Runner’s MOT with We Run

I’ve been a passionate (yet unambitious) long-distance runner for as long as I can think. Until two years ago I went running 10km every day come hail or high water. Since then, mainly because I got older and lazier, but also because I do not want to over-exert myself, I usually run three to four times a week, and normally a distance of 6 to 8km, with only rarely a 10 or 12k thrown in for good measure. Four times a year Ms B & I take part in organised 10k’s and half-marathons.

Five years ago Ms B gave me one of the coolest birthday gifts to date: a 4.5h one-on-one barefoot running training session with a running coach. Long story short, I started barefoot running, then switched back and forth between barefoot running and regular running. When I saw the We Run advertisement for the Runner’s MOT (£90 for 90mins) I jumped at the opportunity to get my running technique checked again to see if everything was still okay, especially with me having switched between the two running styles. By the way, MOT, for those readers not based in the UK, stands for ministry of transport and is used as synonym for the ministry’s mandatory vehicle safety test, or, as here, in a metaphorical sense for any type of safety check.

We Run advertise themselves as the UK’s #1 Running Coach Service. Founded just over five years ago by John White, this network of running coaches is still growing strongly. John had identified a gap in the market: the ever-increasing group of amateur runners who were interested in improving their technique but somehow couldn’t get themselves to join a running club.

Booking yourself a 90-minute check-up session is very easy. You register on their website and provide a few bits of information such as what you aim for (performance improvement, injury prevention, etc.), how often and how far you run. A short while later one of the We Run running coaches near your location will contact you by email and arrange for an initial telephone conversation.

In my case, this running trainer happened to be Nicola Heron, a bubbly former civil servant turned personal trainer. The phone conversation felt like time well spent, because it’s much easier and quicker than in writing to exchange the important bits of information, including any health issues, preferences regarding technique and coaching session focus areas. We exchanged a few more emails.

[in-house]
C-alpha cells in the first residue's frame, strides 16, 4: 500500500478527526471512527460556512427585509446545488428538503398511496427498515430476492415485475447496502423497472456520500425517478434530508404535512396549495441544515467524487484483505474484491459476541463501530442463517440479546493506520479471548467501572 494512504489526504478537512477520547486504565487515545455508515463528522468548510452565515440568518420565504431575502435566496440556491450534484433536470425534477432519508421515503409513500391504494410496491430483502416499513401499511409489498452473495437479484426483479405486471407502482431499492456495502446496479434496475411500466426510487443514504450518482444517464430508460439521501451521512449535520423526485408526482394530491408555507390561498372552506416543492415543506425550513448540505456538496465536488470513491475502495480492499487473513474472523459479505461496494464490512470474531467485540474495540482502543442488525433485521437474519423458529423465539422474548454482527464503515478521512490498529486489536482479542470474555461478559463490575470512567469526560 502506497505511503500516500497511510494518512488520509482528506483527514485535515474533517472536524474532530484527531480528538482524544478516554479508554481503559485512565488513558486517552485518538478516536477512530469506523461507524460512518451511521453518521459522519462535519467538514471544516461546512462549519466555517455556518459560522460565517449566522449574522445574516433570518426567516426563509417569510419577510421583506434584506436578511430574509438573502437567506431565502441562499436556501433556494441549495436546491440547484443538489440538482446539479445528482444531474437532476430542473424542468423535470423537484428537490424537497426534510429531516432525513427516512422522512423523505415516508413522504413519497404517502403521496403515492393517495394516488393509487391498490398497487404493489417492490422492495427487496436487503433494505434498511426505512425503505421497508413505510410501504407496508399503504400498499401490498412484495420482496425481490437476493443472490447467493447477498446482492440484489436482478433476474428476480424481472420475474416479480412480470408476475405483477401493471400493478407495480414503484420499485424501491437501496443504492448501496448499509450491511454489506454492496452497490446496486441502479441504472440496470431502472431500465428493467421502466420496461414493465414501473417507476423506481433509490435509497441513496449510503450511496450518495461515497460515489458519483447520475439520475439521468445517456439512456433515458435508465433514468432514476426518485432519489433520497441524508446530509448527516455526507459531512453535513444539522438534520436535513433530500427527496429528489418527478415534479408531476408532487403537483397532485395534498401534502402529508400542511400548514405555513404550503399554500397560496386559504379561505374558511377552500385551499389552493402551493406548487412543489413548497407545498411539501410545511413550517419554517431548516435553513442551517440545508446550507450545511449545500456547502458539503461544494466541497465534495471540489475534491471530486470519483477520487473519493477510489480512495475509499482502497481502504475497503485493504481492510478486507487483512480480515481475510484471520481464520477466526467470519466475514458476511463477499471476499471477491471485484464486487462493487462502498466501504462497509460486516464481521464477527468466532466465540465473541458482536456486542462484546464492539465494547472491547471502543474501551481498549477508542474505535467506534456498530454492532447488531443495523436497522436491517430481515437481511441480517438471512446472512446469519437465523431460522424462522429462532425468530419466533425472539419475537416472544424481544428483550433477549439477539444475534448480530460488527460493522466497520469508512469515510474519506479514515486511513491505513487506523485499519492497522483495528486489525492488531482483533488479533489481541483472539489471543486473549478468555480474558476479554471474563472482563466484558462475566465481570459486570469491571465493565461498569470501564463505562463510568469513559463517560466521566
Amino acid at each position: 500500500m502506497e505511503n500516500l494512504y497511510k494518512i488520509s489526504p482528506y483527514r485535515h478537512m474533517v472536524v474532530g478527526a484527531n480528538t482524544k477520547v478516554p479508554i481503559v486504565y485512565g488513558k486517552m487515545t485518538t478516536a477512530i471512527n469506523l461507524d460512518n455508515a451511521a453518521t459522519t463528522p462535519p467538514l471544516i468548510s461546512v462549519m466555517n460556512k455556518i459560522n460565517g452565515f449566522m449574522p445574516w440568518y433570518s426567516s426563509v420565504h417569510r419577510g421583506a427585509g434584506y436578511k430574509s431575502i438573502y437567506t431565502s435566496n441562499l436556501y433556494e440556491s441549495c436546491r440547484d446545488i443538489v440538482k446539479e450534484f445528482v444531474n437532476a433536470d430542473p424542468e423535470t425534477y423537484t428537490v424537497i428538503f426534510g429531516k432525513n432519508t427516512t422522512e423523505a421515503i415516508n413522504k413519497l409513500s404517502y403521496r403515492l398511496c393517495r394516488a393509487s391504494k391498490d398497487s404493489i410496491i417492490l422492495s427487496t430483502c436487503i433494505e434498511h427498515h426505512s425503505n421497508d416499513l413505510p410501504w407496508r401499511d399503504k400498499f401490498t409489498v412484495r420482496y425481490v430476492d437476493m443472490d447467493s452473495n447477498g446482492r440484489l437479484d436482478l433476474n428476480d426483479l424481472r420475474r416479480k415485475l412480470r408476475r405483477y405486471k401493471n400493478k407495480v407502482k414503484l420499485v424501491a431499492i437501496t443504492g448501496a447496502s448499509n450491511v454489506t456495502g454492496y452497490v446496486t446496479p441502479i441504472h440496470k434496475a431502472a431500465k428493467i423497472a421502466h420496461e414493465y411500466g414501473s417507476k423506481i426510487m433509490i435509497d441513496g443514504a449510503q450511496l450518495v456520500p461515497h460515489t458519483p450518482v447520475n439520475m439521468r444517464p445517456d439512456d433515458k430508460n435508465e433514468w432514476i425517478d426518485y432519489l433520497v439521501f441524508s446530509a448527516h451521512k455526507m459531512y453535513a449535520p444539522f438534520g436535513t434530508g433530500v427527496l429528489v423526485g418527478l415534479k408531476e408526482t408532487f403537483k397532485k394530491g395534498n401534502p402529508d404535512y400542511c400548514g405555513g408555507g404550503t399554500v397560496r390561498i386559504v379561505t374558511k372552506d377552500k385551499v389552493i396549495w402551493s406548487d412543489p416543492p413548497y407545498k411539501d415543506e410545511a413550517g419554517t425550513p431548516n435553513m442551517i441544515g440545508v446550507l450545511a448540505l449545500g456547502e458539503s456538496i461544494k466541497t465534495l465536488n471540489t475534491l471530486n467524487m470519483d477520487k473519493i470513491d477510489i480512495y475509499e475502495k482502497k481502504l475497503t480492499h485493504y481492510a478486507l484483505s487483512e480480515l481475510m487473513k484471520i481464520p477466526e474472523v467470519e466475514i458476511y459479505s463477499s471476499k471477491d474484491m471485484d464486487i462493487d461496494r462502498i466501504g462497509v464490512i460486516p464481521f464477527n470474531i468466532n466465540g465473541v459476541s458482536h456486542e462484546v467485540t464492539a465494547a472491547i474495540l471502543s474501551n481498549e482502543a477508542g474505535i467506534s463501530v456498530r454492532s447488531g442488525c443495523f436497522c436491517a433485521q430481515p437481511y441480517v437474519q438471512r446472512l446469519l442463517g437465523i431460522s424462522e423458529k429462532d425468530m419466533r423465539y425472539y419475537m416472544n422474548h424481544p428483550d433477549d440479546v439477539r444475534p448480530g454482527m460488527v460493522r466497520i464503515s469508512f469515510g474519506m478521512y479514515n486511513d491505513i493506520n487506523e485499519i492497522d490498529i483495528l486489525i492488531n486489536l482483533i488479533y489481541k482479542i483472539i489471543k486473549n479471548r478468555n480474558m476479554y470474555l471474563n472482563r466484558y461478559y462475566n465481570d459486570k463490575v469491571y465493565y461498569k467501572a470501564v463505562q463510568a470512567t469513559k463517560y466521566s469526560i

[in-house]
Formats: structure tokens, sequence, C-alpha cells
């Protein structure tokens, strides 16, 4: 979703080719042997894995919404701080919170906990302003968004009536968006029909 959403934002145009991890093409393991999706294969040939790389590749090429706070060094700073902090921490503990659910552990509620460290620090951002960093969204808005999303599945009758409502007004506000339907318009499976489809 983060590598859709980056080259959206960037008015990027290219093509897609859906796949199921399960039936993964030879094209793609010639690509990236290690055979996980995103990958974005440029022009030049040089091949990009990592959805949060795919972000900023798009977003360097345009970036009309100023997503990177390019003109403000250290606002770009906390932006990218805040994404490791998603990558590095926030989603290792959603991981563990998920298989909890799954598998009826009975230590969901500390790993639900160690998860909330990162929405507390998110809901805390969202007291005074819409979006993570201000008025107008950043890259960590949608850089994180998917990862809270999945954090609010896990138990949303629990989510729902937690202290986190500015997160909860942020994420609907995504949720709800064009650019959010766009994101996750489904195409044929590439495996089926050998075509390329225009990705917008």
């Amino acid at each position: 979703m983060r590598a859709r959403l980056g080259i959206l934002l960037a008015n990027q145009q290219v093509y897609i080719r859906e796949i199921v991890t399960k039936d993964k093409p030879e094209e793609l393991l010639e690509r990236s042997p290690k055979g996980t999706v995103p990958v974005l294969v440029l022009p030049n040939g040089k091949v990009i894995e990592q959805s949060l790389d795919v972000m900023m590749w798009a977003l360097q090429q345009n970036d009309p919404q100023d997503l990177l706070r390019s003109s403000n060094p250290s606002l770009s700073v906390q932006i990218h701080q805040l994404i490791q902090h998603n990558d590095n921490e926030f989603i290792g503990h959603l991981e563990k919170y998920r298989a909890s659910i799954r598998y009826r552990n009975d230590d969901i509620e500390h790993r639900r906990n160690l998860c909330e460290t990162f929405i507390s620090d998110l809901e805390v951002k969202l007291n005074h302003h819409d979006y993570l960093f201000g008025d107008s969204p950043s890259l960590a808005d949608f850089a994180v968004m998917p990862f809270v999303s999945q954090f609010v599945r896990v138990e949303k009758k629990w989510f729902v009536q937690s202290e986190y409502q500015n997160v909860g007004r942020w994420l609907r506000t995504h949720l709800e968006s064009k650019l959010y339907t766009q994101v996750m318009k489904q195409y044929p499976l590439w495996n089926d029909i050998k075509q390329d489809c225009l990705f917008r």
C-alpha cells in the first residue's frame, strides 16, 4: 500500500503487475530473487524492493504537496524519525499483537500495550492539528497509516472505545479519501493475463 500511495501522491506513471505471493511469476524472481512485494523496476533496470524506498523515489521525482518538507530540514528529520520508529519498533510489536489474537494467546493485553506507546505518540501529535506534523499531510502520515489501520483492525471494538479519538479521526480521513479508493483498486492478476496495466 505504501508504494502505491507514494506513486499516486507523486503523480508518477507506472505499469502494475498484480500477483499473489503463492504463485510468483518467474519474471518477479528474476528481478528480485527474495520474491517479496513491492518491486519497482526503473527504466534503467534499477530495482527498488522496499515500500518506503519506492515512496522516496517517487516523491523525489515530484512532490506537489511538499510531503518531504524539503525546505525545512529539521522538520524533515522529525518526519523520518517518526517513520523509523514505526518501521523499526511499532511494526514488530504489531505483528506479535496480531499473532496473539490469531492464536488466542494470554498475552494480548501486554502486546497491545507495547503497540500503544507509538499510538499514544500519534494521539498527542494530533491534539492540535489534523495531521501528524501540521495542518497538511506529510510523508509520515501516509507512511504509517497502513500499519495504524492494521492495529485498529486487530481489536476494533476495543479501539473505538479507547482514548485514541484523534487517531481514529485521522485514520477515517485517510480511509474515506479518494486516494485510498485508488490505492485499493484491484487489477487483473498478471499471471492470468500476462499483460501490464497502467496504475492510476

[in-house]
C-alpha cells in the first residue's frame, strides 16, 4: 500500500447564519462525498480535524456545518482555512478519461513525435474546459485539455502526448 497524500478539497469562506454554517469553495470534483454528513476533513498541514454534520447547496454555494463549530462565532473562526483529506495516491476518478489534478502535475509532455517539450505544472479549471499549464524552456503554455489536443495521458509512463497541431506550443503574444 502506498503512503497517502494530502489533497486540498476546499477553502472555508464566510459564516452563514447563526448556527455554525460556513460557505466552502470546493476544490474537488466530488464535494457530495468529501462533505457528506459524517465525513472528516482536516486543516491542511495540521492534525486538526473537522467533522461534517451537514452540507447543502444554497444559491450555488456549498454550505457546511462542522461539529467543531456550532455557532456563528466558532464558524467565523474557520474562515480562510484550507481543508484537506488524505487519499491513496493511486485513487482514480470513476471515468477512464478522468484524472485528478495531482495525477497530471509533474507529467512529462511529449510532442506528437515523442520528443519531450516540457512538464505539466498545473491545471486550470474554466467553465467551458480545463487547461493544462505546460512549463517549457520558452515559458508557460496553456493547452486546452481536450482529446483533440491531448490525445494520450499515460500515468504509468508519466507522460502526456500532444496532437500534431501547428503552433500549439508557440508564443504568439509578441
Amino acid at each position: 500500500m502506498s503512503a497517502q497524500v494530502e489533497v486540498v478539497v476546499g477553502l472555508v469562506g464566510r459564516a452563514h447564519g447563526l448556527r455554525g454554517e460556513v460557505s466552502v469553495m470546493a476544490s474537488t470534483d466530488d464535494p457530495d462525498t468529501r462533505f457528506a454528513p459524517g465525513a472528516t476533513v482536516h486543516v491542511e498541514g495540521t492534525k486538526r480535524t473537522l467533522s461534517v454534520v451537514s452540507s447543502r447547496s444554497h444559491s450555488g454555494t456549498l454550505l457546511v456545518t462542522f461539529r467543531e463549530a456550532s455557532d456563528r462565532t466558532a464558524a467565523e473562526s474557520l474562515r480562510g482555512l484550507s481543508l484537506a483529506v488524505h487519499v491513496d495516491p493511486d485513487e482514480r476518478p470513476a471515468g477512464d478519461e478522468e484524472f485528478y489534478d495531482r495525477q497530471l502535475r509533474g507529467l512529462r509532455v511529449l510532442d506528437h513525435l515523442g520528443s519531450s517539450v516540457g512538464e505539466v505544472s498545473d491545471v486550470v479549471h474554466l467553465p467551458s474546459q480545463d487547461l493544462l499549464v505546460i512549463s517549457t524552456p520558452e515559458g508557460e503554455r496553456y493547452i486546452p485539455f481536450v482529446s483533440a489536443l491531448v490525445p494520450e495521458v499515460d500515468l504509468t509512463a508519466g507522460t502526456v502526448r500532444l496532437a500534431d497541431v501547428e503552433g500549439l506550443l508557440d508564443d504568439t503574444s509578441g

Because of strong winds and heavy rain, we were forced to move our session to another day. Yesterday at 10:30am we met in Battersea Park. After a quick run-through about things to come and some warming-up we dived right into it. I was running back and forth again and again in front of Nicola while she filmed me and took notes.

We did the exercise twice, once with traditional technique and once with barefoot running technique. Then Nicola provided some initial feedback, areas of improvement she had spotted. My overall posture was deemed good, but my pelvis was wobbling around a bit, not static enough and there were plenty of other minor issues with core strength.

My coach also recommended that for my normal running technique, I should take slightly faster, shorter steps, raise my knees higher, and change the angles of my shins towards the ground, without increasing the speed. This would reduce the impact on my knees and spine. Quite to my surprise Nicola also informed me that I occasionally leaned slightly backwards, which needed to stop.

I did a few more runs, trying to incorporate the changes. It worked surprisingly well.

For the last 25 minutes or so we practiced a few exercises together that were aimed at improving core strength and counteract the issues she had spotted with my technique.

At the end of the session, Nicola reminded me that I’ll be receiving a written report within a week’s time that will outline all findings, suggestions for improvement, and exercises. 5 out of 5 in my book. Ms B already said that she’ll be booking herself a MOT session too.

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